Essays on literary criticism and on multilingual literature.

image

SHORT AUTHOR BIO:

ADAM DONALDSON POWELL (Norway) is a multilingual author, literary critic, and art photography critic; and a professional visual artist. He has published several literary books (including collections of poetry, short stories, and novellas, two science fiction novels, and essays) in the USA, Norway and India; as well as numerous works in international literary publications on several continents. He writes in English, Spanish, French and Norwegian. He has previously authored theatrical works performed onstage, and he has read his poetry at venues in New York City (USA), Oslo (Norway), Buenos Aires (Argentina), and Kathmandu (Nepal). His book “Gaytude” (co-authored with Albert Russo) won the 2009 National Indie Excellence Award in the category gay/lesbian non-fiction. Powell was also the winner of the Azsacra International Poetry Award in 2008, and the recipient of a Norwegian Foreign Ministry travel stipend for authors in 2005. Powell also took initiative to planning and organizing the “Words – one path to peace and understanding” international literary festival in Oslo, Norway in 2008. He has been an author under the Cyberwit label since 2005, and he has published 12 literary books since 1987.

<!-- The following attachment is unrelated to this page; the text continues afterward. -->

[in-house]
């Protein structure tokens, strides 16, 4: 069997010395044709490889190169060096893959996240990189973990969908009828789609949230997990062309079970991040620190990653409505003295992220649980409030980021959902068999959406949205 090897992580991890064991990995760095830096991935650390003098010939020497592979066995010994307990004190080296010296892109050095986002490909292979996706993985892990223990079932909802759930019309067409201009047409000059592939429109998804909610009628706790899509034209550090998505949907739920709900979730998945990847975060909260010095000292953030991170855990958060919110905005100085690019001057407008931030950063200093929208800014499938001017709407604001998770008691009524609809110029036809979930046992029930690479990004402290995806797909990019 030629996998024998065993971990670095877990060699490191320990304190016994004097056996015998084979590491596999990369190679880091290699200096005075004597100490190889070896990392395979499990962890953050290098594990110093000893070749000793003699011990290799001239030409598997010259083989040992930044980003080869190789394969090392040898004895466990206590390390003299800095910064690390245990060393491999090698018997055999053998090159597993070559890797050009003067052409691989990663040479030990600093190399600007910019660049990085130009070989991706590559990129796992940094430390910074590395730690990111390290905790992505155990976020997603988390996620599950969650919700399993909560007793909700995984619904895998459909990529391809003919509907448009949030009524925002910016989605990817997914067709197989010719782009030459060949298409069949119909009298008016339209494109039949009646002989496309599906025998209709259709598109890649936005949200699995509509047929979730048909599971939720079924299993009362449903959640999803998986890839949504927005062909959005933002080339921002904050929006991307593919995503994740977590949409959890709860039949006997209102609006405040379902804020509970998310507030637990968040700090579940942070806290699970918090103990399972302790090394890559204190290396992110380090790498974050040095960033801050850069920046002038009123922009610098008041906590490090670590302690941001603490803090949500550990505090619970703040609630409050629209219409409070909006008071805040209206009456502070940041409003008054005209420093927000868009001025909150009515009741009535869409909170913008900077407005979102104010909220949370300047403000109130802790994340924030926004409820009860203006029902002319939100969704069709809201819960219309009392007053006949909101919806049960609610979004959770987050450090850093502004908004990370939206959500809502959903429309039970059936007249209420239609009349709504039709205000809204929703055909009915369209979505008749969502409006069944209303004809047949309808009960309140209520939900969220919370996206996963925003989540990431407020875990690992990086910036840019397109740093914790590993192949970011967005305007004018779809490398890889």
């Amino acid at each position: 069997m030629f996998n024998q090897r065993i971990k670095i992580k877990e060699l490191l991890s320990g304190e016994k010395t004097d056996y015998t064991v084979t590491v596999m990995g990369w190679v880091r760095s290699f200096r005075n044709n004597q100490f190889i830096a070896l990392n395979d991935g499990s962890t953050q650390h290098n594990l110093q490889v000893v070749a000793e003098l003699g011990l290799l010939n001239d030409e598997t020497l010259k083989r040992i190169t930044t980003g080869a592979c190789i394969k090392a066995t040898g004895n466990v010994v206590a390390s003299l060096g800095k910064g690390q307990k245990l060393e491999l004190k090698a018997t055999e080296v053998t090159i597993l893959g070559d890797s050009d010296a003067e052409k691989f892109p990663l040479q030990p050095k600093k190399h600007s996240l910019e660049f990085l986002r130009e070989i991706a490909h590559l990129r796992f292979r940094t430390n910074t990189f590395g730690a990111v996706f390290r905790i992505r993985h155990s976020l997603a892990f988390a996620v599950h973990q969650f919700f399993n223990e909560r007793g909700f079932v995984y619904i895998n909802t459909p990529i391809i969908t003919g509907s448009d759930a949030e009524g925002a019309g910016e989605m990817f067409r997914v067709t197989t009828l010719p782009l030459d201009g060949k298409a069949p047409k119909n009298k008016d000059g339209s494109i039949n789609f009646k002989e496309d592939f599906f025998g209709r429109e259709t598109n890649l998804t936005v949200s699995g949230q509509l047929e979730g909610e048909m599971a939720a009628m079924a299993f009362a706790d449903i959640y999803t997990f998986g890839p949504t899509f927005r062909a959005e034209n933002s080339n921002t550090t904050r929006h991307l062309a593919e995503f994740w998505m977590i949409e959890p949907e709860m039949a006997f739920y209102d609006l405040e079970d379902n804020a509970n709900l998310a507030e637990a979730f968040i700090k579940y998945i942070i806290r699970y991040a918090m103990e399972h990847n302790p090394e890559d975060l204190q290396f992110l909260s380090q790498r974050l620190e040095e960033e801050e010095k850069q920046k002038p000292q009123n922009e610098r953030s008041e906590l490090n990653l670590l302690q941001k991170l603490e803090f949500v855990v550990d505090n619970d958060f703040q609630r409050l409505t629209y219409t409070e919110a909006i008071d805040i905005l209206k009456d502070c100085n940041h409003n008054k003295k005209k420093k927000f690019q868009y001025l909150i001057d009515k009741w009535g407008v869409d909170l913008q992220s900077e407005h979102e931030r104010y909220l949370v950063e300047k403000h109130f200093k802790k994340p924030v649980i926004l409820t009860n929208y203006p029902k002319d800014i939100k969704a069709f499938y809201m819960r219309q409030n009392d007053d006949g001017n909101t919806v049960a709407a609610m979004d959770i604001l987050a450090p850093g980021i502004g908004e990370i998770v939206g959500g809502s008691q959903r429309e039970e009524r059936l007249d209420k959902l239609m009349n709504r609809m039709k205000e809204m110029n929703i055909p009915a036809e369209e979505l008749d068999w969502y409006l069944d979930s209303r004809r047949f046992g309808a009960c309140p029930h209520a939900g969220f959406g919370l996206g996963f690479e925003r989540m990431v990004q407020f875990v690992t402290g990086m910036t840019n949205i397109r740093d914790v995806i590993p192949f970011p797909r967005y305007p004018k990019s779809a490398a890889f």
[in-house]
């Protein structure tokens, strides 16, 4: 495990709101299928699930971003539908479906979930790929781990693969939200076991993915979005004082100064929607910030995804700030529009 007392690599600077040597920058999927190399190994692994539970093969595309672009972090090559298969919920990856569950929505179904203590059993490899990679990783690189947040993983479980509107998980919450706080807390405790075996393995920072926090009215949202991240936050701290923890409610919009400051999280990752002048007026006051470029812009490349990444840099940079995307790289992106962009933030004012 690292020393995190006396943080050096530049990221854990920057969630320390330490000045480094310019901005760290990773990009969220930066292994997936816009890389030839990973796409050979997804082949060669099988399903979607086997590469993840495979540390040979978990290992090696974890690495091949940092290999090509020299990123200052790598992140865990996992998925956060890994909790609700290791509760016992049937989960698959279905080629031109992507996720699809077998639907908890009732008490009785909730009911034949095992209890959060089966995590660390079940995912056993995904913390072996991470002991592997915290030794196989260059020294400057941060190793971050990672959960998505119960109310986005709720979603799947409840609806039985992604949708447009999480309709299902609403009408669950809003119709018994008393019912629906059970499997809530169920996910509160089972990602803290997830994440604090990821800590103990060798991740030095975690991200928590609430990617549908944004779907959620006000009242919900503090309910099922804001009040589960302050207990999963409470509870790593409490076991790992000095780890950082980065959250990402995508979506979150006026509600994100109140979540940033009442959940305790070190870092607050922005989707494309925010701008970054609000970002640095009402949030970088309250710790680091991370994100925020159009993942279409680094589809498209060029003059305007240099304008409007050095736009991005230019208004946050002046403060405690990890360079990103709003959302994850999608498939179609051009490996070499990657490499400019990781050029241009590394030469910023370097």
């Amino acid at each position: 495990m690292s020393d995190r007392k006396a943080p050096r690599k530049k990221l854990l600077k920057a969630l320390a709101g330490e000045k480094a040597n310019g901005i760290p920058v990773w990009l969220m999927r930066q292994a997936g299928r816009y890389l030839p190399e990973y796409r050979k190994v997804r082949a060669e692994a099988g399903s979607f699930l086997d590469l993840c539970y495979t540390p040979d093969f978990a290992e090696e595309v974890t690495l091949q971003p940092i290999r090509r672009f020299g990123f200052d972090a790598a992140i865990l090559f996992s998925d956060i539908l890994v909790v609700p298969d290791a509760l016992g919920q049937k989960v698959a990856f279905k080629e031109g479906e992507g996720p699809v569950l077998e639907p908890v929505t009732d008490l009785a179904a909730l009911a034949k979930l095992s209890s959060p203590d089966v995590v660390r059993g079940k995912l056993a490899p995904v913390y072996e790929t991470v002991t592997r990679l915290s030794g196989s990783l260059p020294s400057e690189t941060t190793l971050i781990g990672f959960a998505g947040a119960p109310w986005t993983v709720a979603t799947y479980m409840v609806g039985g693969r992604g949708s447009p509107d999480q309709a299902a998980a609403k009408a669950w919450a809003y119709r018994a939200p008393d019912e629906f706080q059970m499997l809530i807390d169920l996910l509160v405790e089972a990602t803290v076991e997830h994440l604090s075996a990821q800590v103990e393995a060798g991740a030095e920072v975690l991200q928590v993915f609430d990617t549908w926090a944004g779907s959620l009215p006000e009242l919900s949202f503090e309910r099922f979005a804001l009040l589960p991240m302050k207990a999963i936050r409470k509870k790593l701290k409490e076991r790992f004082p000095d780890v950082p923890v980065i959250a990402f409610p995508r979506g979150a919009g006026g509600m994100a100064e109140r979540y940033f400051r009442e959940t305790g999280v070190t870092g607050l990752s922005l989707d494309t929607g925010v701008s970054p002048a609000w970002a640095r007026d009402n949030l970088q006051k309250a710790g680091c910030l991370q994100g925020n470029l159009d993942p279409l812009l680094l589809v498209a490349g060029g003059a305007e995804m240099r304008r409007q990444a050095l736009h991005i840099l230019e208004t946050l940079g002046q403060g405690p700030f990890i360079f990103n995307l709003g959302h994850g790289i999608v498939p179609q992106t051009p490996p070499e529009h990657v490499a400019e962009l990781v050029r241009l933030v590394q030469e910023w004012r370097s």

img_1977

ESSAYS ON LITERARY CRITICISM
by Adam Donaldson Powell
2017

I am an author of novels, novellas, short stories, poetry and essays. I also have reviewed dozens of books for various small publishing companies, including cyberwit.net. Cyberwit is extraordinary for many reasons, but the publishing company’s emphasis on being an alternative publishing arena, a place where first-time authors and those who have published less than three books can grow as authors, and a community that promotes new ideas and experimentations in literature by more experienced published authors — that is what I believe makes Cyberwit unique and important for new developments in contemporary literature.

Cyberwit represents “an opportunity” for authors, and it is important to use that opportunity well.

Most authors want serious literary criticism of their books. There are not many professional literary critics, or places for their reviews, at present. There have been many changes in the publishing market and the few high-status literary journals that remain often prioritize celebrity authors or books published by the most respected mainstream publishing companies. Peer reviews and reader reviews on Amazon and other such internet publishing companies are usually short and non-technical.